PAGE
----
Location of Houseteads Roman Fort on Hadrian’s Wall

Houseteads Roman Fort is located at Haydon Bridge outside the town of Hexham in the country of Northumbria, England.  For specific driving directions, click on the map below.   If you don’t have a car, from the beginning of April to the end of September, the Hadrian’s Wall Bus (AD122) can get you to any of the forts, Roman sites, and museums along the wall, including Housesteads.  This website provides detailed information about locations and timetables.


Haddon Hall: The Finest Example of a Medieval and Tudor Manor House in Britain

If you’re looking to see the best preserved example of an English medieval and Tudor home, head to the spectacular Haddon Hall.  Haddon has been a fortified manor house whose walls were first raised up in 1195, but most of the battlements and towers were built in the late 14th century to be fashionable rather than to keep out attackers.   Haddon was added onto in the early and late 1500’s, but the family deserted the home and left it uninhabited for over 200 years! In the 1920’s the 9th DuHaddon Hallke realized the historical and architectural importance of Haddon and began restoration work that continues today.  The Manners Family, who has owned Haddon Hall since 1584, continue to live there but welcome visitors, like you and me, to explore their dreamy medieval home.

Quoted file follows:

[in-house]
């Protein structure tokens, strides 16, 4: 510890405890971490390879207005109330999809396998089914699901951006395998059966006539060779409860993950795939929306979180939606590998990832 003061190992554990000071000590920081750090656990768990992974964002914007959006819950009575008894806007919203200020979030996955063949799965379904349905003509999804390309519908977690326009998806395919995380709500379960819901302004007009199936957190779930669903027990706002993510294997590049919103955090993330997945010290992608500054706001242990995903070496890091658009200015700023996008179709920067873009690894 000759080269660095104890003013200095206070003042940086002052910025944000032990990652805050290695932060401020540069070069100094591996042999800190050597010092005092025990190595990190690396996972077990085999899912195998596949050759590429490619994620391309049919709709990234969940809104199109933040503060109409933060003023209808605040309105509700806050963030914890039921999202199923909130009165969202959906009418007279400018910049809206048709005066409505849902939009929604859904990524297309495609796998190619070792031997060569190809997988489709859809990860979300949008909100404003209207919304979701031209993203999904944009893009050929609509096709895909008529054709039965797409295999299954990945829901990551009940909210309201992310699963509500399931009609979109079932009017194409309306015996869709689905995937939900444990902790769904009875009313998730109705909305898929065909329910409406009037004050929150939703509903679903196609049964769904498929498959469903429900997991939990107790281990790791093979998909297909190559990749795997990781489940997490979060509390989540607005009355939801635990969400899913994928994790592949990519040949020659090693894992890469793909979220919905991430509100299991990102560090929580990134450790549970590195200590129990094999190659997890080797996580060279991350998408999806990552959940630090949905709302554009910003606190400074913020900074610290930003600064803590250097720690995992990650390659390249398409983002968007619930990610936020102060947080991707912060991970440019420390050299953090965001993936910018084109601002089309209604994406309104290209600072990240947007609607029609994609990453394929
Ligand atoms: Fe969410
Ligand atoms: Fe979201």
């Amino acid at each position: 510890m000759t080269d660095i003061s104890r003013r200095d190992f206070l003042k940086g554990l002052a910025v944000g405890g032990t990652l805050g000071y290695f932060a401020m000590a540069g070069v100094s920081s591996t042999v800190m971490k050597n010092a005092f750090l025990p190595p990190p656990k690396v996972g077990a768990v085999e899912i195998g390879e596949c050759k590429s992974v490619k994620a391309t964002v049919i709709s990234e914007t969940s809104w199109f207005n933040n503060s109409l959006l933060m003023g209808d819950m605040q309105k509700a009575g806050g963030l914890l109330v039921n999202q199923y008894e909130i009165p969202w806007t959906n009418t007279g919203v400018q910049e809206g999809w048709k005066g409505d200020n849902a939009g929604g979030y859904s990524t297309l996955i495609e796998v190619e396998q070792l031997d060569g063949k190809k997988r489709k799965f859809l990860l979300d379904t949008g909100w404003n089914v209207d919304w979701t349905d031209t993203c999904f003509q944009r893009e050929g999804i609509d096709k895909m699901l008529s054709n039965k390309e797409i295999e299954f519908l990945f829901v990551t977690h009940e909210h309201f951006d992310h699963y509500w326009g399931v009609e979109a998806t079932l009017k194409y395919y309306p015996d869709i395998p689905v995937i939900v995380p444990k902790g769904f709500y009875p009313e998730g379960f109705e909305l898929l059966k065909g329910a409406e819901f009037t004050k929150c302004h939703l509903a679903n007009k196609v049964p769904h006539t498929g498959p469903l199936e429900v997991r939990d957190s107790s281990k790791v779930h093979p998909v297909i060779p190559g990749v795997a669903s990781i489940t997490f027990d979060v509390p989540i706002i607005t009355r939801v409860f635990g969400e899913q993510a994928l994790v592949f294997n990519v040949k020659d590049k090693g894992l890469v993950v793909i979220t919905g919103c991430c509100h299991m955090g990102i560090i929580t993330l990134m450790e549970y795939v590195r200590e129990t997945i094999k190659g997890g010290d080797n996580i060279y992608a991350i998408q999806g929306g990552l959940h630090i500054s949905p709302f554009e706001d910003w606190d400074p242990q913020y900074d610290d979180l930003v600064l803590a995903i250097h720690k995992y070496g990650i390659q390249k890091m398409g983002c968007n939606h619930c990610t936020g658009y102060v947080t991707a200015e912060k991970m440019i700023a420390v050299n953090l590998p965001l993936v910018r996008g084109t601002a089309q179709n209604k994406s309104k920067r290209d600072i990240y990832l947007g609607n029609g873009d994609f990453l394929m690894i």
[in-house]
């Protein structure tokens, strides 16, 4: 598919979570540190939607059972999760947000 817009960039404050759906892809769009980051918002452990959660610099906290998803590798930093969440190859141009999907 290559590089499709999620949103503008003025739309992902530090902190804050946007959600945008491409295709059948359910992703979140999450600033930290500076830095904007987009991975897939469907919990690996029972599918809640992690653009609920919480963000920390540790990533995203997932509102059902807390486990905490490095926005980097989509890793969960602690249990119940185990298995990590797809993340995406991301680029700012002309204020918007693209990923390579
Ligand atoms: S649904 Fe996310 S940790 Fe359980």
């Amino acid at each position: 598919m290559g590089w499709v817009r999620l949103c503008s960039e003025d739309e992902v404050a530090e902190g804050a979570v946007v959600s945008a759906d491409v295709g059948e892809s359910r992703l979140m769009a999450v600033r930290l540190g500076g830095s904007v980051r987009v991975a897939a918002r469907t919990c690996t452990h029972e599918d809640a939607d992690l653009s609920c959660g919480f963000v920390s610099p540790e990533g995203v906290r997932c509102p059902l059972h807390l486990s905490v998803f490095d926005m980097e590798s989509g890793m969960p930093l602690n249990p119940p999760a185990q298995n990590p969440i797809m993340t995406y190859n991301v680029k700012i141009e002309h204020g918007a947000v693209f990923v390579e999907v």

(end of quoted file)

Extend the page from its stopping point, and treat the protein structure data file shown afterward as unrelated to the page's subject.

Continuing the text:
We were there on a very rain and overcast day, so most of my photos didn’t come out as well as I would have liked.Haddon Hall  Walking through the Northwest Tower and into the courtyard of Haddon Hall, I got goose pimples because I felt like I had just stepped back in time.  Off of the flowering vine and ivy covered courtyard, there are many rooms to explore, but we began our self-guided tour in the great hall, which in medieval and Tudor times, was the main communal living space.  In those days, the only private bedroom, located above the main hall and usually called a solar, would have belonged to the lord and lady, so everyone else would have slept on the floor in the main hall or in the kitchens.  Today, Haddon’s great hall is called the Banqueting Hall. Picture a huge table and fireplace, mounted horns of hunted animals, furs on the floor, tapestries on the walls, and a minstrel’s gallery above. Another interesting room is the long gallery, which was built in Elizabethan times to allow the family to walk along its long length Haddon Hallin order to exercise when the weather was poor.  Long galleries were also used to play games and to hold balls. Haddon’s long gallery overlooks the gorgeous Elizabethan knot garden which would have been planted with herbs and flowers that have medicinal purposes. Today, Haddon’s other gardens are planted in the Renaissance style on a series of terraces that descend down to the River Wye. They’re an ideal place for a fairytale wedding!  Speaking of weddings, I imagine Haddon’s chapel has seen a fair share in is long history. Originally built in the 12th century and widened in the 1500’s, the chapel is dedicated to St. Nicholas and still Haddon Hallfunctions as the local church of one of the smallest parishes in England. The chapel’s walls contain rare examples of medieval frescoes depicting the lives of St. Nicholas, St. Christopher, and St. Anne and of three skeletons that were part of a lesson on vanity.   During the Protestant Reformation, almost all church frescoes like these were destroyed, but the ones in Haddon’s chapel were whitewashed over and then, later, carefully uncovered and restored in the early 20th century. Although the historian in me was intrigued by the chapel, my favorite part of Haddon Hall was its kitchens. Haddon Hall also has some of the best preserved, intact Tudor kitchen in all of England. Built in the 1300’s, the kitchen is actually a small complex of rooms including a main kitchen with a medieval water boiler and water trough system, great fireplace, and a 16th century carving table, a milk larder with 15th century cupboards that are considered the best preserved in the world, and a butchery with a 15th century trough for salting meat and 17th century game-hanging racks.  I love places like the Tudor kitchens at Haddon because they allow us to see into have a glimpse into the lives of people in the past and to see how they did everyday things like preserve foods, cook, and bake. History can’t get more real and down-to-earth than that!